Stage 15 on Grasshopper Ridge was another Trans-Cascadia supported initiative. The backcountry 16-mile trail had a two-hour traverse up and down the ridgeline, through seven wide-open meadows, and ended with a 5.1-mile descent. Native Americans and pioneers used the the ridge for transportation, as it was easier to travel up high and out of the scrub, in recent years there had been little use and much of it was overgrown and difficult to find. Working with both the Oakridge and MacKenzie Forest Service Districts, Led by Kevin Rowell and Tyson Cross, opened up access to revamp it as a rideable mountain bike accessible route. “This year the trail got completely cleared. Trans-Cascadia did a couple campouts and work parties on Grasshopper with the Santa Cruz and Shimano crew; they did good solid work,” says Derrick. “Opening Grasshopper trail to me is huge, this year with the help of Trans-Cascadia, we opened 18 miles of trail in a short amount of time.”
| Rhododendrons were in full force giving the already lush forest an extra layer of greenery.|
| Peter claiming his consistent podium this week on the third day.|
Kathy Pruitt keeping her top ranks insight.
Unfortunately, Nick Hardin went down on Stage 14; breaking his collarbone, and had to be extracted from the course. Mark Weir acted quickly, giving up his race run to help Nick – and serving as a reminder that when it comes to backcountry racing, people come first.
Due to the course hold of nearly an hour, the last bus of racers missed the cut-off for Stage 15. The results for this stage weren’t counted in the overall – but everyone was in agreement that the right decision was made in respect to everyone’s safety.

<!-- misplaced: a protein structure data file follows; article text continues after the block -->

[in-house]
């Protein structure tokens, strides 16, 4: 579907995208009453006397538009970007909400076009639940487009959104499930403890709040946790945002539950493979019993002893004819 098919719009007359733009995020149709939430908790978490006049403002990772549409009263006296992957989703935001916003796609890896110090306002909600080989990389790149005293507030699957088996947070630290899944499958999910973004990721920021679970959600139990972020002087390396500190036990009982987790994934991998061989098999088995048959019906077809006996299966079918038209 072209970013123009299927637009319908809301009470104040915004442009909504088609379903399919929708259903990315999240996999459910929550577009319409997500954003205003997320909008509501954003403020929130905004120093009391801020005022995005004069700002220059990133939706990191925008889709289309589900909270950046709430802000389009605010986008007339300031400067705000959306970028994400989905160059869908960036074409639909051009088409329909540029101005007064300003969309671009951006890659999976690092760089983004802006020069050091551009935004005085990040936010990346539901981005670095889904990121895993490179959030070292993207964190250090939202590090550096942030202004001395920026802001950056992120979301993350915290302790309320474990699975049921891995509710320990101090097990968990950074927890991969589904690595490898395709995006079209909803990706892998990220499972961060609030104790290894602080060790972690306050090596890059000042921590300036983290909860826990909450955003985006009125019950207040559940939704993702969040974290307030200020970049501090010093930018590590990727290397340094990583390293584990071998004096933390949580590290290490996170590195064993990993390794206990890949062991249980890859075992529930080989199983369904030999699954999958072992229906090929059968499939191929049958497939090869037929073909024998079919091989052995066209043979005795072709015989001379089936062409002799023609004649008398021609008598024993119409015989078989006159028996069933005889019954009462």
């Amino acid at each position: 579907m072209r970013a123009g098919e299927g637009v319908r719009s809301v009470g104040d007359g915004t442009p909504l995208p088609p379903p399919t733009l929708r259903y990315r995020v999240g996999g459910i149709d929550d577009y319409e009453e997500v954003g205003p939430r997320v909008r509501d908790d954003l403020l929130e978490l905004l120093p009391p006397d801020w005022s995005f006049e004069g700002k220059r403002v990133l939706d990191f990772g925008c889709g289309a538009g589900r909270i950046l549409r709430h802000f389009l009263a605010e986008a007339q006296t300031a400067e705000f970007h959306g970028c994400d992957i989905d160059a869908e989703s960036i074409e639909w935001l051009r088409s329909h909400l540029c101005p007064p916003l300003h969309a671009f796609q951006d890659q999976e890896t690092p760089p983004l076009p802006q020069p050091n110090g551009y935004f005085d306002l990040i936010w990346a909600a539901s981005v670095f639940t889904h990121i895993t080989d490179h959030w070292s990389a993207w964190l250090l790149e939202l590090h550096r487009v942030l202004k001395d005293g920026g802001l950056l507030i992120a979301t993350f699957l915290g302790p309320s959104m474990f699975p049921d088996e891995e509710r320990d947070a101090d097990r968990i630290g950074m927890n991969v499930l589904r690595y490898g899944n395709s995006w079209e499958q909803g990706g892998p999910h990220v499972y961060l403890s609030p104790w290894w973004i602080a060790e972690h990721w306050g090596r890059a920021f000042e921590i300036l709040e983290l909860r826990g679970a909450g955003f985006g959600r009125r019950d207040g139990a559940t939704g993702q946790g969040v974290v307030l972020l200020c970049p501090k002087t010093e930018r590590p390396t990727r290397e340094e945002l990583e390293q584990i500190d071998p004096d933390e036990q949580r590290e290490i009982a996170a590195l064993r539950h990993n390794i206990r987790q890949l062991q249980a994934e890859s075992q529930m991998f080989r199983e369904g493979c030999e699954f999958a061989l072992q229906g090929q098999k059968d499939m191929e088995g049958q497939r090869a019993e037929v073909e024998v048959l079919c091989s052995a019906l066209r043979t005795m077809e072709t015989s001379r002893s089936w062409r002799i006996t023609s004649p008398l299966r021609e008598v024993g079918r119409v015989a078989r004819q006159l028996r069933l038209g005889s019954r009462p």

| Stage cancelled? Party on Wayne.|
Those racers who did ride the stage experienced everything from rain to sleet and snow – but a warm fire at the top helped keep spirits high. Geoff Kabush was one of the racers who rode Grasshopper, “it was beautiful up there! It was fun putting the ‘trans’ in Trans-Cascadia. At the end of the day I think [cancelling the stage] was a good call; everyone was getting pretty tired and it was getting dark. And I got some bonus fitness in there.”
| Geoff Kabush further secured his lead on Day 3.|
Geoff’s strength in pedaling on today’s long stages earned him a further lead over Chris Johnson. “There is some amazing descending, some really good sections, but the climbs just far outweigh the technical sections and I find it really challenging to attack the climbs and keep competitive,” said Chris. Peter Ostroski held on to 3rd place. And Rosara continued her winning streak, taking home her 8th straight finisher jersey.
| The third base camp of the week and one of the best here at Horse Creek Lodge.|
Dinner time after a long and exhausting day.
Line em up.
| Night time power rinse for tomorrows last push.|
| Space fires nearly every night, keeping the vibes to a max.|
Despite some logistical challenges and injuries today, the field of racers settled into their new base camp tonight – tired and happy.View full Results here.
TEN FOR TRAILS: Win A Custom Santa Cruz - Shimano Dream Bike
Each $10 donation increases your chance of winning a custom Santa Cruz - Shimano XTR dream bike of your size and choice and 10% of Ten for Trails proceeds will be donated to the trail advocacy group of your choice. The remaining proceeds will benefit the trail advocacy efforts of the Trans-Cascadia team.
Donations can be made until October 2, 2016 at midnight and the winner will be announced on Monday, October 3
. Donations can be made online for $10 each, each $10 donation increases your chance of winning. Click here for more information.